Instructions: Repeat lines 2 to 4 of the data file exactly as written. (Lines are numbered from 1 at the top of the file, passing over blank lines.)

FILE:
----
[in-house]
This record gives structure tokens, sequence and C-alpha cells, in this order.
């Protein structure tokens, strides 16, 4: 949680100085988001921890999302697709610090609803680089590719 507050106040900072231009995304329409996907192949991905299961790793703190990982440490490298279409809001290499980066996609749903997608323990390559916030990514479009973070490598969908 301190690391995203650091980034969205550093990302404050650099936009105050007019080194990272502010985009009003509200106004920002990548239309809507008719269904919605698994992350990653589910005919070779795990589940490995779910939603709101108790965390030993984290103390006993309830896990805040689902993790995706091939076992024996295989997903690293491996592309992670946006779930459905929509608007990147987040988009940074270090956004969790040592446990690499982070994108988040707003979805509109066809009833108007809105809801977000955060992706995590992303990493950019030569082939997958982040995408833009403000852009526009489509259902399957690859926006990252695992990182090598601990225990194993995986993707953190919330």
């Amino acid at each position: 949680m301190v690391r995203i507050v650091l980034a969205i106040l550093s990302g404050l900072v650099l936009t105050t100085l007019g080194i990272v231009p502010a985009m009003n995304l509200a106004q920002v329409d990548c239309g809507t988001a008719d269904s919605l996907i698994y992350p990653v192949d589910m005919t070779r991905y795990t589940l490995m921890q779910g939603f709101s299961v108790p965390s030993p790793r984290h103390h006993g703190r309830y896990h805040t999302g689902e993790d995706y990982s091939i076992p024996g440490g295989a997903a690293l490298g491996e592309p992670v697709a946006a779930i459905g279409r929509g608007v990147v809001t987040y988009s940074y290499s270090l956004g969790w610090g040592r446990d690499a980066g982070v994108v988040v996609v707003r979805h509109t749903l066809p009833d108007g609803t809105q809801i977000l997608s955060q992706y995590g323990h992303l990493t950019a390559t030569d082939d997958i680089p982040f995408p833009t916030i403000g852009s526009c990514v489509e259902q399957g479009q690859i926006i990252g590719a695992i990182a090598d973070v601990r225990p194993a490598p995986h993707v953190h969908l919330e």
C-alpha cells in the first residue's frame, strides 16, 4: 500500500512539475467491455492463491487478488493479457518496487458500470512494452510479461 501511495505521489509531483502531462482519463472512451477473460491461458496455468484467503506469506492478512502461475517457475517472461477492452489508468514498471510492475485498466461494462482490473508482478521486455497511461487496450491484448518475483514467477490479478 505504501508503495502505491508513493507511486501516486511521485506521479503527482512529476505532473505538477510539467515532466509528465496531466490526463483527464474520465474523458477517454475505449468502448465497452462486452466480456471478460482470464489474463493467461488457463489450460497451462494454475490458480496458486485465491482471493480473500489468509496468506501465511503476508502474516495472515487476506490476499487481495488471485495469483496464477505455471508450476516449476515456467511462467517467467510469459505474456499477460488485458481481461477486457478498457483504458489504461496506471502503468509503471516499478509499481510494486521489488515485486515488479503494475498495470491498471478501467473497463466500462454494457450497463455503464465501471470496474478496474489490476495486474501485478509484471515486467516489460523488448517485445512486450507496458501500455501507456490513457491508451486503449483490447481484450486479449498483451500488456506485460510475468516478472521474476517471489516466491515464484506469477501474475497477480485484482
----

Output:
This record gives structure tokens, sequence and C-alpha cells, in this order.
């Protein structure tokens, strides 16, 4: 949680100085988001921890999302697709610090609803680089590719 507050106040900072231009995304329409996907192949991905299961790793703190990982440490490298279409809001290499980066996609749903997608323990390559916030990514479009973070490598969908 301190690391995203650091980034969205550093990302404050650099936009105050007019080194990272502010985009009003509200106004920002990548239309809507008719269904919605698994992350990653589910005919070779795990589940490995779910939603709101108790965390030993984290103390006993309830896990805040689902993790995706091939076992024996295989997903690293491996592309992670946006779930459905929509608007990147987040988009940074270090956004969790040592446990690499982070994108988040707003979805509109066809009833108007809105809801977000955060992706995590992303990493950019030569082939997958982040995408833009403000852009526009489509259902399957690859926006990252695992990182090598601990225990194993995986993707953190919330």
């Amino acid at each position: 949680m301190v690391r995203i507050v650091l980034a969205i106040l550093s990302g404050l900072v650099l936009t105050t100085l007019g080194i990272v231009p502010a985009m009003n995304l509200a106004q920002v329409d990548c239309g809507t988001a008719d269904s919605l996907i698994y992350p990653v192949d589910m005919t070779r991905y795990t589940l490995m921890q779910g939603f709101s299961v108790p965390s030993p790793r984290h103390h006993g703190r309830y896990h805040t999302g689902e993790d995706y990982s091939i076992p024996g440490g295989a997903a690293l490298g491996e592309p992670v697709a946006a779930i459905g279409r929509g608007v990147v809001t987040y988009s940074y290499s270090l956004g969790w610090g040592r446990d690499a980066g982070v994108v988040v996609v707003r979805h509109t749903l066809p009833d108007g609803t809105q809801i977000l997608s955060q992706y995590g323990h992303l990493t950019a390559t030569d082939d997958i680089p982040f995408p833009t916030i403000g852009s526009c990514v489509e259902q399957g479009q690859i926006i990252g590719a695992i990182a090598d973070v601990r225990p194993a490598p995986h993707v953190h969908l919330e």